Air Zimbabwe in crisis marriage


Air Zimbabwe, the country’s national passenger carrier, is in talks with Air Tanzania for a crisis partnership that only seeks to reduce the flame of the financial fires currently engulfing them, without equity commitments to recapitalise either airline.
Air Tanzania is understood to have agreed to negotiate a deal with Zimbabwe’s national carrier after China’s Sonangol International Ltd climbed down on its offer to bail out the ailing airline.
Although the framework agreement is expected “very soon”, it falls short of what Air Zimbabwe wants — money to expand and service its ageing fleet, settle delinquent debts and pay employees, including staggering salary arrears.
Air Zimbabwe is on record saying it needs a technical partner that would farm as much as $750 million into the company and grab up to 60% of its stake to get back to its feet.
Peter Chikumba, Air Zimbabwe chief executive officer, said the airline is still waiting for the government to decide on a suitable partner for the company, which is also failing to settle its obligations with the International Air Transport Association (IATA).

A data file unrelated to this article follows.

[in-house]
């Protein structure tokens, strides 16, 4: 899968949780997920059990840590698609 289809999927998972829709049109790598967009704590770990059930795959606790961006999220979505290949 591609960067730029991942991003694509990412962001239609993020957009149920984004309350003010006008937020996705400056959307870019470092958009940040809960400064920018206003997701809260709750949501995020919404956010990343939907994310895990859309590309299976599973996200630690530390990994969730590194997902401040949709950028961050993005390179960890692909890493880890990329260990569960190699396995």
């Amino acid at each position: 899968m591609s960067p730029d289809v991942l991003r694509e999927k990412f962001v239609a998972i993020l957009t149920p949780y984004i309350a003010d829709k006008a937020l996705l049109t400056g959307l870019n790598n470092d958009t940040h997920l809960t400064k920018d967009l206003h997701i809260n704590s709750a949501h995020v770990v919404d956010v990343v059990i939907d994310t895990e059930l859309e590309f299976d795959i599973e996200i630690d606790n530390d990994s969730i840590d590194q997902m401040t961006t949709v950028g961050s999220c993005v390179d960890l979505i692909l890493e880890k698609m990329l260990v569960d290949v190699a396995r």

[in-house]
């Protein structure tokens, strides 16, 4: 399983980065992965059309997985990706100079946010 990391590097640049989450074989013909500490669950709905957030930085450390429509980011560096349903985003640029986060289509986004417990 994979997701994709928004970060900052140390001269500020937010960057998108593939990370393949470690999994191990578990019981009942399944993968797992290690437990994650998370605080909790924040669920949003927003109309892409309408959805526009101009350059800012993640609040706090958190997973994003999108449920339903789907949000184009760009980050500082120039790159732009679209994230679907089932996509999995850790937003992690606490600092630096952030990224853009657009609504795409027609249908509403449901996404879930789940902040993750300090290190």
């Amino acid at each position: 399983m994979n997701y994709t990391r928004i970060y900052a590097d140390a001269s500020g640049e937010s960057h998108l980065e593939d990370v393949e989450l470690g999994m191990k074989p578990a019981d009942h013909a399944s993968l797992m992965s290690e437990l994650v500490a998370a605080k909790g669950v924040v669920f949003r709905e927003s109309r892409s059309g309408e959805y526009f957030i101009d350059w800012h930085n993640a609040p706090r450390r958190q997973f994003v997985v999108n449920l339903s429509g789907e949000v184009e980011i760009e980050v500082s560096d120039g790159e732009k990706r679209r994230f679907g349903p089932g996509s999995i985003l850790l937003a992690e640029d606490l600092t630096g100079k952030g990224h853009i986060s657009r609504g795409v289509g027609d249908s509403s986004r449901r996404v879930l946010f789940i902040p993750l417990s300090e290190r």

If the recapitalisation deal drags, it won’t be long before a growing number of external and local creditors pounces on its assets.
External debts include claims from France, South Africa and the United States.
Nobert Machingauta, Air Zimbabwe’s manager for strategy and economic, yesterday said Air Zimbabwe and Air Tanzania have only agreed to cooperate on marketing, selling and operations, but are still in discussion over the type of partnership model they wish to establish.
“The two airlines will consolidate their positions in Southern Africa through joint route development and sharing of resources,” Machingauta said.
“Since the air transport industry has been opened to competition due to increased liberaliation, airlines have preferred to get into partnerships.
“The overriding objective is to share expertise and resources, increase market share and create barriers of entry to competition. It will help both carriers to develop connecting hubs.”
Under the envisaged deal, Air Zimbabwe and Tanzania would “work together on certain routes” and pool resources “to absorb unit costs and increase the airlines’ revenue base”.
Air Zimbabwe currently flies seven planes on just five routes, 50 percent less than slightly over a decade ago.
The airline pulled out of the Harare-Dar es Salaam-Nairobi route in the first quarter of last year when the country “dollarised” on viability concerns.